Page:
Jake Stewart: 'I've proven I have the legs to win a Vuelta a España stage'
The Briton helped his teammate Rudy Molard into the leader's jersey by two seconds
There was a moment 16km from the finish of stage five of the Vuelta a España when Jake Stewart (Groupama-FDJ) felt that he was on course to win his maiden Grand Tour stage in his debut three-week race.
The Briton had an advantage of around 50 seconds on the lower slopes of the Alto del Vivero, and behind him no-one had yet attacked from a disjointed chase. All Stewart had to do was pass the thousands of fans, avoid the waving flags, crest the summit and then descend into Bilbao city centre.
His principal objective was to help his teammate and breakaway companion Rudy Molard into the leader's jersey, but Stewart was also dreaming of winning himself, and he could sense the biggest opportunity of his young career so far.
"I knew if I could get over that final climb towards the front, I could do a good sprint," he said. "I got myself ahead for that final climb and I thought I was going to hold them off."
Behind him, though, Marc Soler of UAE-Team Emirates had taken off, and the Spaniard creeped up towards the Briton. Stewart - a sprinter and Classics rider by nature - held off his advances, until he could no more.
"And then Soler came flying past me," he rued. "I could do nothing. I got back on [to the chasing group] on the descent but both legs just cramped up 5km to go and it was game over."
Soler held on for the win, but rather than being disheartened, Stewart came back to his team's bus shouting and screaming with happiness, for Molard had taken red by two seconds from Stewart's close friend Fred Wright (Bahrain Victorious).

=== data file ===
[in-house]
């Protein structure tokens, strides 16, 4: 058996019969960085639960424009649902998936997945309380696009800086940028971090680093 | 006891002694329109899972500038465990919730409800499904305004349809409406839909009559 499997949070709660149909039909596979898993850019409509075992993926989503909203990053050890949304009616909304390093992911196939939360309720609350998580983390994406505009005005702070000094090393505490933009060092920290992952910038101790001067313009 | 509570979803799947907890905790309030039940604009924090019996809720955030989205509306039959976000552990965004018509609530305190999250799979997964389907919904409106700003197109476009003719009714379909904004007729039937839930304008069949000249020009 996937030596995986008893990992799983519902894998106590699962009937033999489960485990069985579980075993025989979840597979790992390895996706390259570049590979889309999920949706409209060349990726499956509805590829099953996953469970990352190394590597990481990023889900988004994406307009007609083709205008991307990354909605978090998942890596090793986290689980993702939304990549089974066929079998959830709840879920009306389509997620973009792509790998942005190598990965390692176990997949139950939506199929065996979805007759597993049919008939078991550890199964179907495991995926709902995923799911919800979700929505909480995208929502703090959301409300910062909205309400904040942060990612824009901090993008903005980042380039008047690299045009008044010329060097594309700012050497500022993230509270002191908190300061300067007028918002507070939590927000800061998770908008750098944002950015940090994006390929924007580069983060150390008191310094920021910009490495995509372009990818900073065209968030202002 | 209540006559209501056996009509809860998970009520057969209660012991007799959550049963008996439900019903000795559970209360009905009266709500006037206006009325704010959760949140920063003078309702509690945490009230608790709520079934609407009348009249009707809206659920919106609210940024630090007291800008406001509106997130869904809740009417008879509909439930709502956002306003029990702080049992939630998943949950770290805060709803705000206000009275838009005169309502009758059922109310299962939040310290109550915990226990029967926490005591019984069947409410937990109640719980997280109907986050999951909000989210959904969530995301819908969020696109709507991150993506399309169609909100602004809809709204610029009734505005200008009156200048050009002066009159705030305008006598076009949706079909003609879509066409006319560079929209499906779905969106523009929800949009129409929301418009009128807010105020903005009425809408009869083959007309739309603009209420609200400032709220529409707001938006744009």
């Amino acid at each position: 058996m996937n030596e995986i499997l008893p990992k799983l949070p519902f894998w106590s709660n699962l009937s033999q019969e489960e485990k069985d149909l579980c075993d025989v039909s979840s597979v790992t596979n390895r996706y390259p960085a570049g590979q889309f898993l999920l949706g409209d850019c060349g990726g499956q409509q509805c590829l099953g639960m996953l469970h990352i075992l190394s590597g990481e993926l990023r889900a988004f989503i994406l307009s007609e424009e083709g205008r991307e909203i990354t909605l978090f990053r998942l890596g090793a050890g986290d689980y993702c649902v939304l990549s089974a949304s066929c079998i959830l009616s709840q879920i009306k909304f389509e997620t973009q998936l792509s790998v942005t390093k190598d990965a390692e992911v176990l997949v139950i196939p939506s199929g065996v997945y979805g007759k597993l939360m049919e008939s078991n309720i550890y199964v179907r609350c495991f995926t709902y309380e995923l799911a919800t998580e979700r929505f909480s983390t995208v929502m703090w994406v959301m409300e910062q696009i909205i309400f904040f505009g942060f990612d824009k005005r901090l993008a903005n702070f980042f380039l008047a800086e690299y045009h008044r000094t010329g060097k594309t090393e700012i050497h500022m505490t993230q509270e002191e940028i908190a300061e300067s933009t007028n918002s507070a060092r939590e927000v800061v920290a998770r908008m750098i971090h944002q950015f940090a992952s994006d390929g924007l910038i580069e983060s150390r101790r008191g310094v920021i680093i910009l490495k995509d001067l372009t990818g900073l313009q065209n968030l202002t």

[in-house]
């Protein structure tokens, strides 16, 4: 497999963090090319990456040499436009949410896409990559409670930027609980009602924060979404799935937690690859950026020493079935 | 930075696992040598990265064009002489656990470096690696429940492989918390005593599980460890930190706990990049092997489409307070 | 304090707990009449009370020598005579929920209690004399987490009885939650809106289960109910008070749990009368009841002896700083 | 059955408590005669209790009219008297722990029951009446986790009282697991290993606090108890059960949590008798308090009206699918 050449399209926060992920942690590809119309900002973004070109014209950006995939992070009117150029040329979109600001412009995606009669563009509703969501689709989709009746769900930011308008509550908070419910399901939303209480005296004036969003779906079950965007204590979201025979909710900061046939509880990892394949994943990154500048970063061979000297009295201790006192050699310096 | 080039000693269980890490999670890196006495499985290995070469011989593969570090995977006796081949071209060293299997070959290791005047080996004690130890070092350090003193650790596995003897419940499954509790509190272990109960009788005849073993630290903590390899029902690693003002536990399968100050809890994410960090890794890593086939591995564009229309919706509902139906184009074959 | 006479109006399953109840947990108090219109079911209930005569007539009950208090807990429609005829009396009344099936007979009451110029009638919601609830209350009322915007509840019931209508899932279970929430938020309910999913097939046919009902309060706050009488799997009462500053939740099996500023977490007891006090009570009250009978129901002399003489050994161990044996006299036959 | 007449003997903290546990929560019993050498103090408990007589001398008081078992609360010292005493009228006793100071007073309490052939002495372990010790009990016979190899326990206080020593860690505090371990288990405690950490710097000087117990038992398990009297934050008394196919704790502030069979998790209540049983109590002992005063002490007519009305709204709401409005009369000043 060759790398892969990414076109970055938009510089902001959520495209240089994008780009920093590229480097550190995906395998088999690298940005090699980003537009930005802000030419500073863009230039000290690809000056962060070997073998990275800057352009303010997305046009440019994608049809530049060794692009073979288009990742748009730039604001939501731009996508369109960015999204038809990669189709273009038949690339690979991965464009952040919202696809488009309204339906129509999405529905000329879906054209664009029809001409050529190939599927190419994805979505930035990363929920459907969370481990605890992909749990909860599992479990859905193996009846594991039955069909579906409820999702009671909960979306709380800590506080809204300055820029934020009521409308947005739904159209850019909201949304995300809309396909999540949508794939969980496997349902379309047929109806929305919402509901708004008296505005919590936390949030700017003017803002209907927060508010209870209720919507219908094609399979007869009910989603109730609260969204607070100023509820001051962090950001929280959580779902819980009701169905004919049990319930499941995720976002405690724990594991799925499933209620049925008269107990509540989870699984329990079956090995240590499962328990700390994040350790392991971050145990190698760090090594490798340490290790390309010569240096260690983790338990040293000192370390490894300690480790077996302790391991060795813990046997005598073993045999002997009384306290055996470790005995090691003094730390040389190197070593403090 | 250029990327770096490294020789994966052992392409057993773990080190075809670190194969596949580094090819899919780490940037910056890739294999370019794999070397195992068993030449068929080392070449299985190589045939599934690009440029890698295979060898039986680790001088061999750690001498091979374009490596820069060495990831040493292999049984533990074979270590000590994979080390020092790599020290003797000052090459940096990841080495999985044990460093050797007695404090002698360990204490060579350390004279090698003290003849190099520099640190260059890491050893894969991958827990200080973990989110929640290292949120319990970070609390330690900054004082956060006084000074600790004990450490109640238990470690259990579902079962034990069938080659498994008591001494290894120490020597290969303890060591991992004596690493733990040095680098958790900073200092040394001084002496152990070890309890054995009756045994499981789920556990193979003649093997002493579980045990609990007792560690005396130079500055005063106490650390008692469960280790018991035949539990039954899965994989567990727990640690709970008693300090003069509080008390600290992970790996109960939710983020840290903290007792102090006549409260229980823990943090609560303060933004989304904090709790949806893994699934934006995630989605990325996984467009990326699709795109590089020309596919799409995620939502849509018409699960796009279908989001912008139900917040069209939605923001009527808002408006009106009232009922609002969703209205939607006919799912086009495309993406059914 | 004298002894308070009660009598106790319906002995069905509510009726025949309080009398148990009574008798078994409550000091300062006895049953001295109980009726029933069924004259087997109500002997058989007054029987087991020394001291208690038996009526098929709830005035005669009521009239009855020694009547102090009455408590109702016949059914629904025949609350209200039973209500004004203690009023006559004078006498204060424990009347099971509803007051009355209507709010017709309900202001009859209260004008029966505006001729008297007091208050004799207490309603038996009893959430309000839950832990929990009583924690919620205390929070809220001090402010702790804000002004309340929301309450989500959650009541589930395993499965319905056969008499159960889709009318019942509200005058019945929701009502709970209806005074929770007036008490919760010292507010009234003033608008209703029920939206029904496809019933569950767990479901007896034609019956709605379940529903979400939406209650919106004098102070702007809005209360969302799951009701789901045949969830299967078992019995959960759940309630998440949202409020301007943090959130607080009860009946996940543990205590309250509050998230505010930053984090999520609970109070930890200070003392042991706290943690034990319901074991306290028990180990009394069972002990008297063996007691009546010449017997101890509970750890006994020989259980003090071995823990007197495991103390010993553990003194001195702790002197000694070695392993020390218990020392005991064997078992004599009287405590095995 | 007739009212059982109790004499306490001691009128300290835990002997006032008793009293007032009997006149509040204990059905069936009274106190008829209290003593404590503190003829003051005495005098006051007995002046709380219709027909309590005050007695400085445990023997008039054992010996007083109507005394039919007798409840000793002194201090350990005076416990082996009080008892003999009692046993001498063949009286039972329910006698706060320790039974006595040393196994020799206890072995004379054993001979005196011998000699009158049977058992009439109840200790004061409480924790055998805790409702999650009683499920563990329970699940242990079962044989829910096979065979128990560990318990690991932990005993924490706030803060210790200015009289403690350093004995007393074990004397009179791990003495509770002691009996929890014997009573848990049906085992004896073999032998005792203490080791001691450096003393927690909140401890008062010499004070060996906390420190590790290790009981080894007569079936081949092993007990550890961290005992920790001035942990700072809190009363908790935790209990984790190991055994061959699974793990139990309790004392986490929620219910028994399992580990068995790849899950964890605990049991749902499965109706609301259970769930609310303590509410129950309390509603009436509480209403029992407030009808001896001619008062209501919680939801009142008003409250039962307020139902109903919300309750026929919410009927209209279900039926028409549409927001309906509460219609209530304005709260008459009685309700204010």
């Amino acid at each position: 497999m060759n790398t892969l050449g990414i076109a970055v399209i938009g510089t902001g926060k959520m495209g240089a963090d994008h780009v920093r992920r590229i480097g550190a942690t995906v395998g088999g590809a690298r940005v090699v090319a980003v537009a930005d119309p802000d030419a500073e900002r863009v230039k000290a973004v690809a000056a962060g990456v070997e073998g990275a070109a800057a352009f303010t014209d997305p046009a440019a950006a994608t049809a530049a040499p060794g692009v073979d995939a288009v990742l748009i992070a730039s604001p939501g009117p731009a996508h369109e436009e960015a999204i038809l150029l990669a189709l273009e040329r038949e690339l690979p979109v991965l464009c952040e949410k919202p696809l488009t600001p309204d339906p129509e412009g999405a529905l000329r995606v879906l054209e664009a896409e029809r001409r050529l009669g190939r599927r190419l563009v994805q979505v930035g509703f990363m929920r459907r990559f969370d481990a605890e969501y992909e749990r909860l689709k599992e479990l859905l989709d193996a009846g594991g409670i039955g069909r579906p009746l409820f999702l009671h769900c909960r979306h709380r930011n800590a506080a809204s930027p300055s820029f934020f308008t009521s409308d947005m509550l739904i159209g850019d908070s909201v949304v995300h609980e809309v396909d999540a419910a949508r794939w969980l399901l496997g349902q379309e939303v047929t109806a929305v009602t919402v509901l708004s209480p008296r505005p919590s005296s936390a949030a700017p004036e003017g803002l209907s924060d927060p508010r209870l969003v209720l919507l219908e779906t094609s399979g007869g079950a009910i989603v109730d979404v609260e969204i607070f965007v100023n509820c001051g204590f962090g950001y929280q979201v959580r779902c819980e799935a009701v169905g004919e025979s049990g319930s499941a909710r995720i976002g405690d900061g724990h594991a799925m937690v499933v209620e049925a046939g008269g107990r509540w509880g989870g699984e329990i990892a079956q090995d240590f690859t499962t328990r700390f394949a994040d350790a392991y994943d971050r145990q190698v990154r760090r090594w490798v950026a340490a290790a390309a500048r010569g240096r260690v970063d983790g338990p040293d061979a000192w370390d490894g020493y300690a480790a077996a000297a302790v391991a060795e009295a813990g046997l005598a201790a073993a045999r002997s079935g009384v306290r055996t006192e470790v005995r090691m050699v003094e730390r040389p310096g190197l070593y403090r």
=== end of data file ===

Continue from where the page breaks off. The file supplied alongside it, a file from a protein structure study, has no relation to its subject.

"A lot of effort goes into getting the red jersey like that, and once Rudy was there, it was full commitment for him," Stewart, 22, said. "You work all day for it, it was a long day in the break, and to have it repaid by Rudy going into red is just as good as winning yourself."
It sounded genuine. This is, after all, a team sport, but individual honours count, too, and Stewart has eyes on his own prize. Can he really win a stage in the remaining two-and-a-half weeks?
"I think I've proven today that I probably have the legs for it," he stated. "It's just a matter of time. We've had a good look at the road book and there's a couple of stages that probably suit me if it comes down to a sprint and if it's controlled.
"Or maybe a breakaway day. I've proven I'm strong enough to go into a breakaway. With the cramp, it's something we can look at with the team and the doctor, and see how we can improve things nutrition-wise."
Earlier in the year, Stewart's career appeared to be at a crossroads, in spite of his young age. In March he was diagnosed with Crohn's disease and didn't compete in a stage race until early May.
He has responded and adapted well to the diagnosis, and two weeks ago Stewart won his first ever professional race, triumphing in a sprint at the Tour de l'Ain. His win in France has given him more than just confidence.
"I surprised myself how well I was climbing today but I was climbing well at the Tour de l'Ain and I have carried that form into here," he added.
"It was a tough year with my Crohn's diagnosis and I didn't really know how it was going to affect me going forward.
"So to find my level again was really nice. I had a bit of belief from the Tour de l'Ain and I always knew I had it in my legs and that it [winning] was only a matter of time."
His teammate is now the leader of the race, and Stewart is buoyed by his own performances. He just hopes if he finds Wright in a breakaway with him again, it's he who keeps up the winning formula.
"I train a lot with Fred and if I do sprints against him, it's 60/40 in my favour," he smiled. "It's only a matter of time before Fred wins a stage."
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Chris first started writing for Cycling Weekly in 2013 on work experience and has since become a regular name in the magazine and on the website. Reporting from races, long interviews with riders from the peloton and riding features drive his love of writing about all things two wheels.
Probably a bit too obsessed with mountains, he was previously found playing and guiding in the Canadian Rockies, and now mostly lives in the Val d’Aran in the Spanish Pyrenees where he’s a ski instructor in the winter and cycling guide in the summer. He almost certainly holds the record for the most number of interviews conducted from snowy mountains.
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